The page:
Clonal expansion and activation of tissue-resident memory-like Th17 cells expressing GM-CSF in the lungs of severe COVID-19 patients.


Yu Zhao, Christoph Kilian, Jan-Eric Turner, Lidia Bosurgi, Kevin Roedl, Patricia Bartsch, Ann-Christin Gnirck, Filippo Cortesi, Christoph Schultheiß, Malte Hellmig, Leon U B Enk, Fabian Hausmann, Alina Borchers, Milagros N Wong, Hans-Joachim Paust, Francesco Siracusa, Nicola Scheibel, Marissa Herrmann, Elisa Rosati, Petra Bacher, Dominik Kylies, Dominik Jarczak, Marc Lütgehetmann, Susanne Pfefferle, Stefan Steurer, Julian Schulze Zur-Wiesch, Victor G Puelles, Jan-Peter Sperhake, Marylyn M Addo, Ansgar W Lohse, Mascha Binder, Samuel Huber, Tobias B Huber, Stefan Kluge, Stefan Bonn, Ulf Panzer, Nicola Gagliani, Christian F Krebs

Year of publication



Sci Immunol







Impact factor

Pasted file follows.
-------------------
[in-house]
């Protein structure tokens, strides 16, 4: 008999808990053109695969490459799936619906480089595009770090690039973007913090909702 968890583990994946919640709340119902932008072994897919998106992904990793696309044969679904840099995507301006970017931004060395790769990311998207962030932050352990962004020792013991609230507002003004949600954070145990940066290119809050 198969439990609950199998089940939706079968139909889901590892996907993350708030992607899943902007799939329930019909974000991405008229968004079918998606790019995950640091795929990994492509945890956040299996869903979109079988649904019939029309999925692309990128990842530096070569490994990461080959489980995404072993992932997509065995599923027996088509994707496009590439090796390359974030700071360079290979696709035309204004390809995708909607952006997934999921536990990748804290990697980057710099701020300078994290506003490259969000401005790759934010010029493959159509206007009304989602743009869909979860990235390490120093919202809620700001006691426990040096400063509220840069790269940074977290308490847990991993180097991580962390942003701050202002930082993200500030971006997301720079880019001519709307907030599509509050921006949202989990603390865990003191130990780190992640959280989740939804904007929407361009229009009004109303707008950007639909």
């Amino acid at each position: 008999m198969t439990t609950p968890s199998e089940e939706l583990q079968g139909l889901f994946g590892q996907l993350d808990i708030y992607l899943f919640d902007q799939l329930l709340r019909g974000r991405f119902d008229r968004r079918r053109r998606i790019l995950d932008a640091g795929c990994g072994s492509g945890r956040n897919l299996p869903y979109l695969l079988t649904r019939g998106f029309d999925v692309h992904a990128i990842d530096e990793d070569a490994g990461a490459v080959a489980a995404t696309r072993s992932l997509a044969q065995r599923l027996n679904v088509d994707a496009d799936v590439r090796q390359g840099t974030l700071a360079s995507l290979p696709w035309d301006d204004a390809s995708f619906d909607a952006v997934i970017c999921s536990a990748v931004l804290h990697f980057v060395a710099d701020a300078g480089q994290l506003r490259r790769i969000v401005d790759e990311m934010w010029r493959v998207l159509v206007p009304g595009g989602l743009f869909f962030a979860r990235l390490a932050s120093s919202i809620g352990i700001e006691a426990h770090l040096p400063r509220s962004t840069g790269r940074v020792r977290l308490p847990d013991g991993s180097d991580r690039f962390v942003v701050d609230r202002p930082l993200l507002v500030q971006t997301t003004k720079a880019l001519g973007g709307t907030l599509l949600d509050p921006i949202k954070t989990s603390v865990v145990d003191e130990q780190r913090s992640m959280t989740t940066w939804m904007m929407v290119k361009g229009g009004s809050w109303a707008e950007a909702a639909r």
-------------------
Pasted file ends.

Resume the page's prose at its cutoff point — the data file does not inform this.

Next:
Hyperinflammation contributes to lung injury and subsequent acute respiratory distress syndrome (ARDS) with high mortality in patients with severe coronavirus disease 2019 (COVID-19). To understand the underlying mechanisms involved in lung pathology, we investigated the role of the lung-specific immune response. We profiled immune cells in bronchoalveolar lavage fluid and blood collected from COVID-19 patients with severe disease and bacterial pneumonia patients not associated with viral infection. By tracking T cell clones across tissues, we identified clonally expanded tissue-resident memory-like Th17 cells (Trm17 cells) in the lungs even after viral clearance. These Trm17 cells were characterized by a a potentially pathogenic cytokine expression profile of IL17A and CSF2 (GM-CSF). Interactome analysis suggests that Trm17 cells can interact with lung macrophages and cytotoxic CD8+ T cells, which have been associated with disease severity and lung damage. High IL-17A and GM-CSF protein levels in the serum of COVID-19 patients were associated with a more severe clinical course. Collectively, our study suggests that pulmonary Trm17 cells are one potential orchestrator of the hyperinflammation in severe COVID-19.